The Thai government's recent push to speed up its energy investment in Myanmar's Salween River contradicts its own efforts to warn Thai investors from operating overseas projects that violate human rights.
A number of hydropower dams proposed for the Salween River, and co-invested in by the state-run Electricity Generating Authority of Thailand (Egat) and companies in China and Myanmar, would force tens of thousands of ethnic minorities to leave their homes and undermine the current peace process in Myanmar.
In May this year, the Thai government issued a cabinet resolution proposing measures that would require Thai investors to adhere to the UN Guiding Principles on Business and Human Rights wherever they operate overseas. The UN framework specifically highlights the threats to human rights posed by investment in conflict zones.
But early this week, Thailand's permanent secretary for energy Areepong Bhoocha-oom, said the Ministry of Energy planned to meet its Myanmar counterpart to discuss the country's investment in proposed hydropower projects on the Salween River, along with a coal-fired power plant in the southern town of Myeik.
Pianporn Deetes is Thailand and Burma Campaigns Director of International Rivers.
The Salween River, known as Thanlwin in Myanmar, is one of Asia's last largely free-flowing rivers, running from China, through to Myanmar and Thailand. It is also the site of a planned cascade of six massive dams, including the Mong Ton Dam in Shan State and Hat Gyi Dam in Karen State. The majority of the electricity will be sold to Thailand.
In an interview with a Thai newspaper, Thansettakit, this week, Mr Areepong insisted that planning for the two hydropower dams would move forward.
"The 6,000-MW Mong Ton Dam has been in negotiation for a long time. The initial agreement is that the dam will be smaller [than previously planned], and divided into two phases. The plan is to start construction in 2019. There will also be discussion to advance the Hat Gyi Dam. We expect the meeting will result in the rapid materialisation of our plans," said the permanent secretary.
At the same time, this week in Yangon, Keng Tung and Chiang Mai, Shan State Rivers, a local community network of affected people, launched the film Drowning a Thousand Islands to echo their concerns over the proposed Salween dams. The film documents the beauty and tragedy of war-torn central Shan State along the Salween and the Nam Pang River, a major tributary. It reveals the spectacular landscape of the Thousand Islands, known as Kun Heng, on the Nam Pang River. Here, the bright jade-coloured water flows into braided channels, forming a myriad of islands, islets and waterfalls.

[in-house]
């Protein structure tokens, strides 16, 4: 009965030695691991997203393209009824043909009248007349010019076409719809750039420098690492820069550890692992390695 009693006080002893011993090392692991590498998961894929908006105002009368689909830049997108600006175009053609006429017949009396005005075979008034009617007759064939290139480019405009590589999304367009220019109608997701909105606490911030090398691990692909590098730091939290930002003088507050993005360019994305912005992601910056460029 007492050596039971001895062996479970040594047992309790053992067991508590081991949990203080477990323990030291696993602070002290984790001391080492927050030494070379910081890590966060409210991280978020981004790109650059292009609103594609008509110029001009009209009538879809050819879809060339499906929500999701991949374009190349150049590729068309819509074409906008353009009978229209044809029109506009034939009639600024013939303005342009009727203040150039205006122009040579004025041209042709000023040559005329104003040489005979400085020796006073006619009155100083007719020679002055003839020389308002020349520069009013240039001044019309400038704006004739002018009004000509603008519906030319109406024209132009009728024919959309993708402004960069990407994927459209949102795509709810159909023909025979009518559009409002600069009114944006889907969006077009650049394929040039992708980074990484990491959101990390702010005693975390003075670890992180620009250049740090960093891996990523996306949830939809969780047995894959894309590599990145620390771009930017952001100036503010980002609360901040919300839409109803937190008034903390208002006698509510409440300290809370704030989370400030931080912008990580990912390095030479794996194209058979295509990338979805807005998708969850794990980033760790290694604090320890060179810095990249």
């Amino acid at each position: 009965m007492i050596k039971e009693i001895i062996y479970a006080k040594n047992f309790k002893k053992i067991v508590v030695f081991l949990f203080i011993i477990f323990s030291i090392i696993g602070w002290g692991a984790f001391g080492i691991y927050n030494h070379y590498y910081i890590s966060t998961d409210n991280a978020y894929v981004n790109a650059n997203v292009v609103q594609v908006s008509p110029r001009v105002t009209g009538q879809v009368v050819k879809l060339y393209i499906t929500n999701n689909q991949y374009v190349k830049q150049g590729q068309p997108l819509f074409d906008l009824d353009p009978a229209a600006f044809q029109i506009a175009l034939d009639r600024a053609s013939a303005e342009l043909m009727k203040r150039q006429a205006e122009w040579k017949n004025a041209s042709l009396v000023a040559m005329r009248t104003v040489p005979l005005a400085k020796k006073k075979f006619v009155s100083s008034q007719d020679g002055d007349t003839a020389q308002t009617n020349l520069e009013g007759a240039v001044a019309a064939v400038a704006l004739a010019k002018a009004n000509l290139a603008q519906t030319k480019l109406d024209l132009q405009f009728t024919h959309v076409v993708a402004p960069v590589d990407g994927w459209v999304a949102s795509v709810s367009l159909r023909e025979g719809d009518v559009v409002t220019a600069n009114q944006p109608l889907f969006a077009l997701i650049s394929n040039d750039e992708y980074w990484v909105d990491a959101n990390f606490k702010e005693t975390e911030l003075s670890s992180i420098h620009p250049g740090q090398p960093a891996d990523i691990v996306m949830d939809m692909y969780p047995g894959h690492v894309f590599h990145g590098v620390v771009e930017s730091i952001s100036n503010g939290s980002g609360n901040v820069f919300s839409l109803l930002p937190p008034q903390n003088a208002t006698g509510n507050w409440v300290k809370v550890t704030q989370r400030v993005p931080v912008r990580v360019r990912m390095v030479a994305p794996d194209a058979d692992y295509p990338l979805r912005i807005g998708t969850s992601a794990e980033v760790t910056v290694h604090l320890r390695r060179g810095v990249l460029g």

The area's ecosystem and biodiversity are pristine. It remains largely unknown and if the Mon Ton Dam moves forward, it may soon be inundated.
This hidden gem is also home to hundreds of thousands of villagers uprooted by the Myanmar army during forced relocations between 1996-1998, when large numbers of refugees fled from Shan State to northern Thailand. Many of these people have been unable to return due to decades of armed conflict.
Egat has stated that 20,000 people will be relocated to make way for the Mon Ton Dam. This figure does not take into account thousands of refugees forced to abandon their homes in the area. Constructing the dam will destroy any hope for them of returning home; yet they are absent from Egat's estimates and unaccounted for among the project's "affected people".
Early this month, clashes broke out in Karen State between the government Border Guard Force and a splinter group of the Democratic Karen Buddhist Army, close to the site of the proposed Hat Gyi Dam. More than 5,000 villagers in Mae Tha Waw were forced to leave their homes. The conflict was seen by many as a move by the military to secure the area in preparation for construction of the dam.
The Salween River holds a unique place in the identity of the diverse ethnic peoples around it. The history and significance of the river runs deeply through these communities. Due to decades of armed conflict, it is also a highly sensitive and contentious area. Salween communities have long been affected by violence and displacement: the dams represent yet another instalment in this long pattern of devastation.
International scrutiny of Thailand's outbound investment has been intensifying. Thailand's major role in the development of the Xayaburi Dam on the Mekong River in Laos has resulted in an ongoing lawsuit against Egat and other stakeholders. The lawsuit has been filed by Thais living along the river, challenging the approval of the project's Power Purchase Agreement made between Egat and the Lao government in the absence of adequate studies and consultations. The outcome of the lawsuit, accepted by the Thai Supreme Administrative Court, may have implications for Thailand's plans to purchase electricity from dams on the Salween, where the scale of the projects and their proximity to Thailand also threaten trans-boundary harm.
Egat and the Thai government have demonstrated disregard for the significance of the Salween and livelihoods of communities living along the river. It is critical that Thai investors and developers recognise the far-reaching consequences of the proposed dams on the rights of ethnic populations to determine the future of their lands and environmental heritage.